Stretching the Tension for Creative Writing in Primary School

Stretch Tension

In our previous posts, we discussed how to help your child to express emotions in their stories using the IDEA method. Another way your child can improve his essay is by improving the way the climax of his story is presented. We calling this ‘stretching the tension’. Let’s start by looking at how one of the masters of storytelling uses this method:

“Suddenly, she froze. There was something coming up the street on the opposite side. It was something black … Something tall and black … Something very tall and very black and very thin.”

The BFG by Roald Dahl

Roald Dahl could have simply revealed what ‘she’ in the story saw straight away, but he chose to reveal only bits and pieces of information to the readers in order to keep them in suspense before the final revelation.

This is an important tip to help your child achieve a climax in his story – by stretching the tension.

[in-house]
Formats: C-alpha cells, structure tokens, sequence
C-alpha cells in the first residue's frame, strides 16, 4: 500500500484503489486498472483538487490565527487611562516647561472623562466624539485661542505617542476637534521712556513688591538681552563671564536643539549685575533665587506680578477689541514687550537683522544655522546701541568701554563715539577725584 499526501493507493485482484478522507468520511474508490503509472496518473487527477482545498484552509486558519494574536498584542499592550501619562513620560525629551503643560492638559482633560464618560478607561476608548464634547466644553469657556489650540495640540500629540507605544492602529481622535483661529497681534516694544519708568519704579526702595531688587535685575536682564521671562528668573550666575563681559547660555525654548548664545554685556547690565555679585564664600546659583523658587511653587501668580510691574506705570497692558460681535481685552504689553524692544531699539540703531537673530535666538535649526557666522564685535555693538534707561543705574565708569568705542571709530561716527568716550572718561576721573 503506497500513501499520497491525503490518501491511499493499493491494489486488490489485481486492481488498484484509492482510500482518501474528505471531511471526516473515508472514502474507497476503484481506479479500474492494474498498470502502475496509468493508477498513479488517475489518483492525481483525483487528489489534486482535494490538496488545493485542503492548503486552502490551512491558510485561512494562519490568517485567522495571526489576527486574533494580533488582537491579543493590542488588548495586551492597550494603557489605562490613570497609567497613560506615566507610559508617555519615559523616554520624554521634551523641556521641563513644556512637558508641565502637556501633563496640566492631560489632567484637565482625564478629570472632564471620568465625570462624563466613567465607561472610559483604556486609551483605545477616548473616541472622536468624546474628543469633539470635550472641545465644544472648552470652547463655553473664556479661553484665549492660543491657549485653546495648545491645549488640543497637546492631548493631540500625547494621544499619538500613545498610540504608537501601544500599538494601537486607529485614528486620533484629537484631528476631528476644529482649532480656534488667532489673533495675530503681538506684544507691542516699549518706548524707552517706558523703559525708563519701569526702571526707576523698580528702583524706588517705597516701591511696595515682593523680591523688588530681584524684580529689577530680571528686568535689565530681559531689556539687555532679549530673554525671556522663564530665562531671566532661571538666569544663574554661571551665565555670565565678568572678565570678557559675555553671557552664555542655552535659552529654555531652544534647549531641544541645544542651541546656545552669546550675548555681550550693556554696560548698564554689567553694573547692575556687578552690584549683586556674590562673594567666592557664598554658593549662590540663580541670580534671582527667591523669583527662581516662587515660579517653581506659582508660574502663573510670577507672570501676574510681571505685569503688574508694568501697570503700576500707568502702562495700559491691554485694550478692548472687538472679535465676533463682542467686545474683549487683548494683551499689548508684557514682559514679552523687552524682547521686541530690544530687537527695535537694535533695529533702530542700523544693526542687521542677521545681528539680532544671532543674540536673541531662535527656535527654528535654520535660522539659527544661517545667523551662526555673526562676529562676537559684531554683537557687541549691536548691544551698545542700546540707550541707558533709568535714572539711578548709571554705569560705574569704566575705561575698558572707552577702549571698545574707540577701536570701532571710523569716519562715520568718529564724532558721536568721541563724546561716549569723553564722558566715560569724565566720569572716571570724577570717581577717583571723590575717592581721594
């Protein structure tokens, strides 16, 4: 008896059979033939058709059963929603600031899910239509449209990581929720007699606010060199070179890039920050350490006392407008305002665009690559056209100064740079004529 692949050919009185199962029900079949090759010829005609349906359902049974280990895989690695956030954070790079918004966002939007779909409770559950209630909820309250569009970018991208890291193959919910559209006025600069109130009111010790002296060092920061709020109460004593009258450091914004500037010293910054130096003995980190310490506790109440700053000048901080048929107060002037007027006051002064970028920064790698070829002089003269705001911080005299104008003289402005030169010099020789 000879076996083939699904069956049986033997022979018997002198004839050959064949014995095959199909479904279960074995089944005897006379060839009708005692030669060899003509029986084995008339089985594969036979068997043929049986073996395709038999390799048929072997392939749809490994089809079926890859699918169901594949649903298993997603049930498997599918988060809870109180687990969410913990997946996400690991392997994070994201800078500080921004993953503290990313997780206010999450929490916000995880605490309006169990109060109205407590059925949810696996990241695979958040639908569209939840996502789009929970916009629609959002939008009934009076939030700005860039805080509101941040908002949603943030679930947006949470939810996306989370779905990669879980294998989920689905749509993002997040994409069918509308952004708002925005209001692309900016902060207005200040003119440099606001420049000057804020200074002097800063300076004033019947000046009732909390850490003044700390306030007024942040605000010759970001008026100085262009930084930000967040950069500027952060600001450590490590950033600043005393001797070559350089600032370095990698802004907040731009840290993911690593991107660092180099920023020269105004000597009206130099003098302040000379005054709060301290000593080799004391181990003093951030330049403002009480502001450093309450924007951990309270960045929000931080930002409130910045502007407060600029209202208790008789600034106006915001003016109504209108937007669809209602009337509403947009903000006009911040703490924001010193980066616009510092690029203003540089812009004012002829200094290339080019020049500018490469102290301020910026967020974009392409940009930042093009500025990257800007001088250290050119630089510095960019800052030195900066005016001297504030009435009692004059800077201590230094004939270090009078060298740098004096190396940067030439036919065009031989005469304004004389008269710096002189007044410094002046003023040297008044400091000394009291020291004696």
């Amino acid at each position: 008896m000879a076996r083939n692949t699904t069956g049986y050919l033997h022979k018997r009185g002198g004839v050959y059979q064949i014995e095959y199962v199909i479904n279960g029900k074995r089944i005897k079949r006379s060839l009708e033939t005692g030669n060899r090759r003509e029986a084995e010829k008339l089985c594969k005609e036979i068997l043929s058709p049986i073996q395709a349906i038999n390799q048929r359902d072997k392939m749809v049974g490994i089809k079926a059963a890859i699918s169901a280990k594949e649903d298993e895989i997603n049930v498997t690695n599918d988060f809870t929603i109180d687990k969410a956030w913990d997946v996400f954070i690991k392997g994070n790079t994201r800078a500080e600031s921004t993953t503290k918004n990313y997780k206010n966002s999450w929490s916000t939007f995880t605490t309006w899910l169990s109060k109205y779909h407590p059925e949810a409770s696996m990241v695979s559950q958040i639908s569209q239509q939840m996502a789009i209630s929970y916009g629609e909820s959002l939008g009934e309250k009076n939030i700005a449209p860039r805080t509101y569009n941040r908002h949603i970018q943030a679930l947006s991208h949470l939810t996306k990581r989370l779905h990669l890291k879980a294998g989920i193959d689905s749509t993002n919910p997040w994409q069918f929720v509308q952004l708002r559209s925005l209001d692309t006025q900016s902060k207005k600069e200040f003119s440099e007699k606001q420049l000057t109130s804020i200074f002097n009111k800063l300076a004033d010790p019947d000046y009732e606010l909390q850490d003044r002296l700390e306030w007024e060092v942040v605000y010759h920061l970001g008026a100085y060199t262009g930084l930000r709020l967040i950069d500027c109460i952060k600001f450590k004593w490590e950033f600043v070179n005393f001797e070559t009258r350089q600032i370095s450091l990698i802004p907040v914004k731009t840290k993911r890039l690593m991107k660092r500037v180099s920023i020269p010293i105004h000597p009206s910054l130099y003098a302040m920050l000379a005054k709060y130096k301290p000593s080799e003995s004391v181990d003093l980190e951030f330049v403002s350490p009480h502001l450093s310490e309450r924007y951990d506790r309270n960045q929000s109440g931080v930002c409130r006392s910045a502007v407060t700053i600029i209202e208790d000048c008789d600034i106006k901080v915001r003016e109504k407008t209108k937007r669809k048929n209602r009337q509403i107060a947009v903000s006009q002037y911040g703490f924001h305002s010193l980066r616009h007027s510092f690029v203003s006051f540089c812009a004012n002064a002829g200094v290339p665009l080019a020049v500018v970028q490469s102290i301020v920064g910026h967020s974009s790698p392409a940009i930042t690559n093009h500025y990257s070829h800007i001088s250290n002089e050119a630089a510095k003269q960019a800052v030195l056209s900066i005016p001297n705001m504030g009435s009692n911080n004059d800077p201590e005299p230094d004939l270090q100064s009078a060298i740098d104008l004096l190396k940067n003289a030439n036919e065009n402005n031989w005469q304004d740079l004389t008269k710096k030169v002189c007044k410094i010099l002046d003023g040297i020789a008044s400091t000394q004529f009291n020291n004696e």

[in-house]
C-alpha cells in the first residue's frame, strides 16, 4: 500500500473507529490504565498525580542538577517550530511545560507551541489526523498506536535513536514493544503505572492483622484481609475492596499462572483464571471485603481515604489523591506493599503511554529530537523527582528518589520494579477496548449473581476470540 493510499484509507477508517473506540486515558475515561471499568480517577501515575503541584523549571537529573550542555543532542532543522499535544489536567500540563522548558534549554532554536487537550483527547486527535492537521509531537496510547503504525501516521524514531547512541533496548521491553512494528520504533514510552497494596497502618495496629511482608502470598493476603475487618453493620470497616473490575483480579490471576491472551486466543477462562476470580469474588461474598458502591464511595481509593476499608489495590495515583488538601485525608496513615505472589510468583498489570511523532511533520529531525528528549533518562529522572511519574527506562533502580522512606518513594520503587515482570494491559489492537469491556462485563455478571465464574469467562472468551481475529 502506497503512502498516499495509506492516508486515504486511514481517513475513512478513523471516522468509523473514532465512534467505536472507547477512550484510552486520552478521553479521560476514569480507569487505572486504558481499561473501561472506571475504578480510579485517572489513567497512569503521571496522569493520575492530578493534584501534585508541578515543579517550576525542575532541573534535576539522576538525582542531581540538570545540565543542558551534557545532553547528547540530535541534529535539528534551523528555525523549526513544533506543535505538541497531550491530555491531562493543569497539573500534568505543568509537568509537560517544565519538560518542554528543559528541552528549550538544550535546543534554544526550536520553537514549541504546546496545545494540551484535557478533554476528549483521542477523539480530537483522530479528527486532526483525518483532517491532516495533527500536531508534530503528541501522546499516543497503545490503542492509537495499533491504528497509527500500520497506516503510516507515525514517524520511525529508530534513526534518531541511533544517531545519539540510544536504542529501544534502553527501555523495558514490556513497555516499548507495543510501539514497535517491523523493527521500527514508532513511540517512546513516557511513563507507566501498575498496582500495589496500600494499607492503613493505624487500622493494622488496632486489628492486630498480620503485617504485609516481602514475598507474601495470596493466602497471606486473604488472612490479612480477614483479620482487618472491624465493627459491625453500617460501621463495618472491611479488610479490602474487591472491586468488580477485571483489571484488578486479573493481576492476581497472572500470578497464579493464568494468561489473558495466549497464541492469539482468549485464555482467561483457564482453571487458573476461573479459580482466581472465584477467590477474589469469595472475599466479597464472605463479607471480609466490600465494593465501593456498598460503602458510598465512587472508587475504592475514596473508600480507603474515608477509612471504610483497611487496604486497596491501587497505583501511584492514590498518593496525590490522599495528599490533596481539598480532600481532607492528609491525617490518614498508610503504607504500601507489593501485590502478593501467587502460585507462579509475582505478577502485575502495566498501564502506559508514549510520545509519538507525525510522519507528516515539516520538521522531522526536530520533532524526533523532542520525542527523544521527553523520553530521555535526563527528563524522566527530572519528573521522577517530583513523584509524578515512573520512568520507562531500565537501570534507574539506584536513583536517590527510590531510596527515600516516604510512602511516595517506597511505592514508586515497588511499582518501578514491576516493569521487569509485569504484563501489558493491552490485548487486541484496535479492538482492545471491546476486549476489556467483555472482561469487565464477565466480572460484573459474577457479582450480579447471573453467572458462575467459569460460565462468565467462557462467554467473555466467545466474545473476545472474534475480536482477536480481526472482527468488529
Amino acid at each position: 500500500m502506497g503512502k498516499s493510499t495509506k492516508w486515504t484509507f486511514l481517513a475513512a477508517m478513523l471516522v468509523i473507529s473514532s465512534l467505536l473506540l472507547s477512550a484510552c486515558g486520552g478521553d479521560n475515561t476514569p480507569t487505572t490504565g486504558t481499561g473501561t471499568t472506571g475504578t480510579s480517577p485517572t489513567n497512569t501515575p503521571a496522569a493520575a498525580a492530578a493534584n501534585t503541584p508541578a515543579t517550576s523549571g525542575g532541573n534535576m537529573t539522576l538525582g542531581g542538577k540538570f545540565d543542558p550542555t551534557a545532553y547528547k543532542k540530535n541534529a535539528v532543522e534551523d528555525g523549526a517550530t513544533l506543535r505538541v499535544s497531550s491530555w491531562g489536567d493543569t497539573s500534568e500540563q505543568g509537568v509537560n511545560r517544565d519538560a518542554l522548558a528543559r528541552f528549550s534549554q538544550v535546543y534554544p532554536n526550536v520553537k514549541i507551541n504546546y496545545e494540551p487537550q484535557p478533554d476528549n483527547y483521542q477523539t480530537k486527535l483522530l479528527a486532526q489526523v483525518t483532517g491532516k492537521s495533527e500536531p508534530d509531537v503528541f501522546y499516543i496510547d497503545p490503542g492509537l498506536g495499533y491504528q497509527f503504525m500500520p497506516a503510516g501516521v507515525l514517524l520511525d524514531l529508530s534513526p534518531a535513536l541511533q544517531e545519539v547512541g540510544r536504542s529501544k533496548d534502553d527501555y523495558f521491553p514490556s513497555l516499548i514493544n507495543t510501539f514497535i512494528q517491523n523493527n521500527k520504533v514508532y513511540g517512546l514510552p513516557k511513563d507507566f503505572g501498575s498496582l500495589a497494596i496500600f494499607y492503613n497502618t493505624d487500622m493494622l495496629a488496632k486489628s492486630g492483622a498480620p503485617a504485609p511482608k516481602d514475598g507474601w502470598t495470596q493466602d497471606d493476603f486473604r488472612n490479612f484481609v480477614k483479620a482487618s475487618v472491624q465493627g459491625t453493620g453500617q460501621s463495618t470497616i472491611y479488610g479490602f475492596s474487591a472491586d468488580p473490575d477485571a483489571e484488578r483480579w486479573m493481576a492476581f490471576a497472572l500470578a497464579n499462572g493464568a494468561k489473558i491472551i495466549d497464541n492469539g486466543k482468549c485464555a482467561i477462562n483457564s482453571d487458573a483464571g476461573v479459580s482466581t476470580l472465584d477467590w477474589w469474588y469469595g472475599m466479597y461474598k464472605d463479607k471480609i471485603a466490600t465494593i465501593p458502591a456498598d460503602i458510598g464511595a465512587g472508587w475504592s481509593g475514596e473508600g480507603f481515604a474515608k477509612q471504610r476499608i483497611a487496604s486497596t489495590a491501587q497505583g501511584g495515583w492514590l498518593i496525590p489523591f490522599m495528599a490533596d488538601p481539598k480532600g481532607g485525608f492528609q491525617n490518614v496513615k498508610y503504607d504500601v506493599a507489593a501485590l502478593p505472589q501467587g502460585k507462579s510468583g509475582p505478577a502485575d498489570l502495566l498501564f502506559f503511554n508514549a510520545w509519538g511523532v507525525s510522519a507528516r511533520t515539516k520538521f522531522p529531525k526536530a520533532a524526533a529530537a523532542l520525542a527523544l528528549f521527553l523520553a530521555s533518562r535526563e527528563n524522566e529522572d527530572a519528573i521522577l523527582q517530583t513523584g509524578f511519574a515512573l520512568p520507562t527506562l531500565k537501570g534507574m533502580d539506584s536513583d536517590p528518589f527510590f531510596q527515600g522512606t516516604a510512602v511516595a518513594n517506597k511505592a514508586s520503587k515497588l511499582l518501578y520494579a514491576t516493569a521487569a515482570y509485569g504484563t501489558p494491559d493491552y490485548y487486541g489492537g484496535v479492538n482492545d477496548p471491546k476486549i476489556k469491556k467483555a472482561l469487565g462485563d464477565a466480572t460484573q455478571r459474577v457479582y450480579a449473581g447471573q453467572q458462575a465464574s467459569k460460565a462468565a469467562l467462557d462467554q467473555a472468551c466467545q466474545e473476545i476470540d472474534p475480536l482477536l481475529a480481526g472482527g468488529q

A moment of tension can be stretched out in 4 steps:

  1. Action / Non-action
  2. Bits of Dialogue
  3. Character’s thoughts/ feelings/ inner sensations
  4. 5 senses (what the character saw/ heard/ touched etc.)

Bad example:

Amy fell off the ladder.

Good example:

Amy felt the ladder wobble. “Aargh!” she screamed, throwing out her arms. The room became a sudden blur. Fear gripped her. She tried to grab something but her fingers closed on thin air.

As you can see from the good example, instead of just saying that Amy fell off the ladder, her emotions, what she saw, what she tried to do and so on, expressed. This makes the reader wonder what was going to happen to Amy and feel compelled to read further. This is what contributes to a good story.

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